Sunday, August 28, 2016

My Thoughts On This Summer

I wanted to write a post on what I learned this summer. It's taken me hours to process what the lesson is on this summer, especially since it was so full of things going right and wrong.

Lot's happened. On the litigation front, I got a Supreme Court Order. I had a Supreme Court Order rejected. I had a trial that's taken two and a half years to have.

I holidayed in the Galapagos and saw many wonders of this world. I had the chance to represent a client, who submitted a breakthrough scientific paper. And our cat nearly died, only for him to come back in full health to my mother and I.

Also, the intellectual journey (which people can't really see well, because it's all in my head) has been rewarding. Currently, I'm experimenting with foods to ensure wholesomeness to the body. My mother, who's a wonderful cook, has been observing me and has agreed that I may have learned how to create the golden diet. I'll post what I've learned, if people are interested.

So far, I've been making meals that are fusion between Korean and Swedish cuisines. For instance, today's lunch was bibimbap with cold ocean water fish, accompanied by fermented berry yogurt drink. I'm doing my best to learn as much as I can about Scandinavian foods; I didn't know they eat lichen and moss. How interesting.

When it all came down to what I've really learned this summer, I realized that I'm not as stressed out about litigation as I once was. I remember walking out of the courtroom, even after losing that trial, with dignity and a sense that I performed well and professionally. That doesn't mean that I care less. It also doesn't mean the quality of my work has gone down; in fact, others have commented that I'm getting better and better and more and more professional.

On San Isabela Island, in the Galapagos, I think I just realized you can't control the results. (This is another lesson I seem to have to continually revisit.) I just had to do my best, and if the results don't come out the way I want, then think about why. And if I could do better, do it next time. If I did everything that I was supposed to do, then take pride and joy from that and let time take care of the rest.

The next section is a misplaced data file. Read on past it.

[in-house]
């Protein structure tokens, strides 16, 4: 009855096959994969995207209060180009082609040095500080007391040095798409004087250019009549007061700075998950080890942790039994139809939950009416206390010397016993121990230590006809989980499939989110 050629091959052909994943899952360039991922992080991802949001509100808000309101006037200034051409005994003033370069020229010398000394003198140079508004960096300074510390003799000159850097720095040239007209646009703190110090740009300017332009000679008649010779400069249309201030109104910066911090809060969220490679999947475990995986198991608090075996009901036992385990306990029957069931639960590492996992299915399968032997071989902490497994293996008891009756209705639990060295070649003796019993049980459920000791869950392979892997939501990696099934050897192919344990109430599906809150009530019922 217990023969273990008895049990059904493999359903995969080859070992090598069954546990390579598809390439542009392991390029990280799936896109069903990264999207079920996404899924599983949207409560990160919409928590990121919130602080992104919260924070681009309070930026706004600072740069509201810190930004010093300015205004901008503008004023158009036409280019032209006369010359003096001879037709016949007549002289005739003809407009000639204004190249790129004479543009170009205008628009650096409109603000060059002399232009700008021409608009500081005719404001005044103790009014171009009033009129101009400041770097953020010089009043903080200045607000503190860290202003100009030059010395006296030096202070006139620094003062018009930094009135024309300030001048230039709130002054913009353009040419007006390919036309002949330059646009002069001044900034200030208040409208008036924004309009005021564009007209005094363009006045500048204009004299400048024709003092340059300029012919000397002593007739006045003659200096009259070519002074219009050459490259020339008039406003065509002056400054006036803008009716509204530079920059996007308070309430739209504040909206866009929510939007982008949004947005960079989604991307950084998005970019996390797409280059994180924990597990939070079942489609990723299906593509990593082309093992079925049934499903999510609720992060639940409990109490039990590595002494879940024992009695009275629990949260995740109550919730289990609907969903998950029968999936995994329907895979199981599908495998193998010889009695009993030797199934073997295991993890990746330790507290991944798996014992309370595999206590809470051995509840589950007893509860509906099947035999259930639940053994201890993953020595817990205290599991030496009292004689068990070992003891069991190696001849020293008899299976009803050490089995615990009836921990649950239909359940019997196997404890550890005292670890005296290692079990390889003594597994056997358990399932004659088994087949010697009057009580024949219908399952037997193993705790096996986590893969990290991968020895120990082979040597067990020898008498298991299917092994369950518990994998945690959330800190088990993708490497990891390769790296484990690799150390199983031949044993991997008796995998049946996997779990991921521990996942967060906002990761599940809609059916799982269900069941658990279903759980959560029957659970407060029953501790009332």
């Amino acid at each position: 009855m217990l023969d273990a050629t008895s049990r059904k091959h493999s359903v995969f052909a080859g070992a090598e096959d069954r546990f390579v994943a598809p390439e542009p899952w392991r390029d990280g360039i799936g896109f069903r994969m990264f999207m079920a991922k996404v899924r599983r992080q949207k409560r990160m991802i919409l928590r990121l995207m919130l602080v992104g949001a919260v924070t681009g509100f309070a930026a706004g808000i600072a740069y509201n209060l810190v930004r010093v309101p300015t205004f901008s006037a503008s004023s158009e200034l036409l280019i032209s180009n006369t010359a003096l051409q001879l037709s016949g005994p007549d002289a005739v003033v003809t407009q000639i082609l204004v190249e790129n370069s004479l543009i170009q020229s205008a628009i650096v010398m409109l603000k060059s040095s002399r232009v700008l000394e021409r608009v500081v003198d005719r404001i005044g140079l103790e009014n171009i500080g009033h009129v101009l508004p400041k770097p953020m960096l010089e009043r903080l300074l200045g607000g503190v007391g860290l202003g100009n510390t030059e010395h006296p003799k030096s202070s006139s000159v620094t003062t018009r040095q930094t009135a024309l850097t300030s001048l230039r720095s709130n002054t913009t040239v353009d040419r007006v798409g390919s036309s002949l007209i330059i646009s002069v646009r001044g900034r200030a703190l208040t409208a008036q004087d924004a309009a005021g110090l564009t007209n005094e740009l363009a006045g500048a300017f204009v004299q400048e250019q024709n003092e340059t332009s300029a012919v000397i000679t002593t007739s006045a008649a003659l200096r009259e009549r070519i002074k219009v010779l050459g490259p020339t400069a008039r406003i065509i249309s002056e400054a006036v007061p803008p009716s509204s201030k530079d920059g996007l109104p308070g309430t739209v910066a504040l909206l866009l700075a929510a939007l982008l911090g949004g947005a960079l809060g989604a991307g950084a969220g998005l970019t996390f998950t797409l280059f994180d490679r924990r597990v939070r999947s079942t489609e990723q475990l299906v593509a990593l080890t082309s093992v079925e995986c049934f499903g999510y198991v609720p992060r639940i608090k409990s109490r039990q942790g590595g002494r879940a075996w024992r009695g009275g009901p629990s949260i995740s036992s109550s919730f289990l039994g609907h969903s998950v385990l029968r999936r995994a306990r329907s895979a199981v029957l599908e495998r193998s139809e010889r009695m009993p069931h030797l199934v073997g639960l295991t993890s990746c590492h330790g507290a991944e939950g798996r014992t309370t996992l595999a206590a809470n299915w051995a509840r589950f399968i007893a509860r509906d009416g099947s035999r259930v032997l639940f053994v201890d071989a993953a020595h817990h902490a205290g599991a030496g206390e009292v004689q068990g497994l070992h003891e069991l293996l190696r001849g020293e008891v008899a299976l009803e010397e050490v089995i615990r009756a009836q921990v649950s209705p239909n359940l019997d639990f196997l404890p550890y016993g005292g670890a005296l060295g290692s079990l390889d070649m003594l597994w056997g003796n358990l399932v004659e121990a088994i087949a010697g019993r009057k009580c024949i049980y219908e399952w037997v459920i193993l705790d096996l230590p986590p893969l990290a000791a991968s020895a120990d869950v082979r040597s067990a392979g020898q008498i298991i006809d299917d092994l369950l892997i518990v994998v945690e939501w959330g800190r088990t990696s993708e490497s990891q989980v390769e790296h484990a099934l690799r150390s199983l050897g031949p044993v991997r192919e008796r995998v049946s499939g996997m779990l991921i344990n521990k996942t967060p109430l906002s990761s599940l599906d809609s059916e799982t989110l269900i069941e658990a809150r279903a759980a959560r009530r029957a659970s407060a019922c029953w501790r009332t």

In short, I believe, with everything that's happened this summer, I've learned the art of play. On that note, the best thing that's happened this summer, is that my cat, who was on the brink of death, recovered and came back to us to bring us more joy for the years to come.

As I've said before, there's nothing like getting a loved one back from the dead. And that point is really shown by the fact that the relationship has really changed between Jeh Pan and my mother and I, as he now treats us like we're the best humans in the world because he knows that we brought him from the razor's edge of perishing. To rewards us, he plays with us all the time now.

To sum up these days of summer, I quote the philosopher Heraclitus, who once said, "Time is a game beautifully played by children."


  1. Your fusion sounds interesting. Korean food is very tasty with lots of pickled vegetables. Swedish cusine seems to be centered around pickled fish and ligon berries. Is this fusion experiment based on complimentary tastes or is it being pursued for health reasons. Are the members of either or both people groups known for remarkable longevity?

    1. I'll write a post on this. In general, the idea of Scandinavian food sounded interesting to research, given that one of the top chefs is Magnus Nilsson. I remember reading how he used local weeds in his cooking and was fascinated by it. Then, someone mentioned to me how great Scandinavian people looked, and I thought, it's not their genes (though that's part of it); it's mainly their diet.

      Koreans are said to have good genes. And mom knows Korean food. There are commonalities in beliefs. When I was in Cheju Island, all the locals talk about how their omija berry (like ligon berries) is great for health. So, since no one's done it before, I decided to combine both cuisines; I also included French cooking too, since nothing beats it. (Chinese would be good to incorporate, except it's too greasy and oily these days.)

      Already, I've noticed that I've dropped stubborn body fat, but it's not only that, the shape of my muscles have changed too. Seems to be the diet for me.

    2. PS: On longevity, apparently, the longest living people are the Sardinians, the Okinawans, and Seven Day Adventists. Although much has been written on the former two diets, my view is they can't be replicated in the United States without spending lots of money. For instance, Okinawans eat a lot of tofu, but our soy is much different than theirs. So the product is different. It's rather futile, in my view, to try to replicate such a diet here.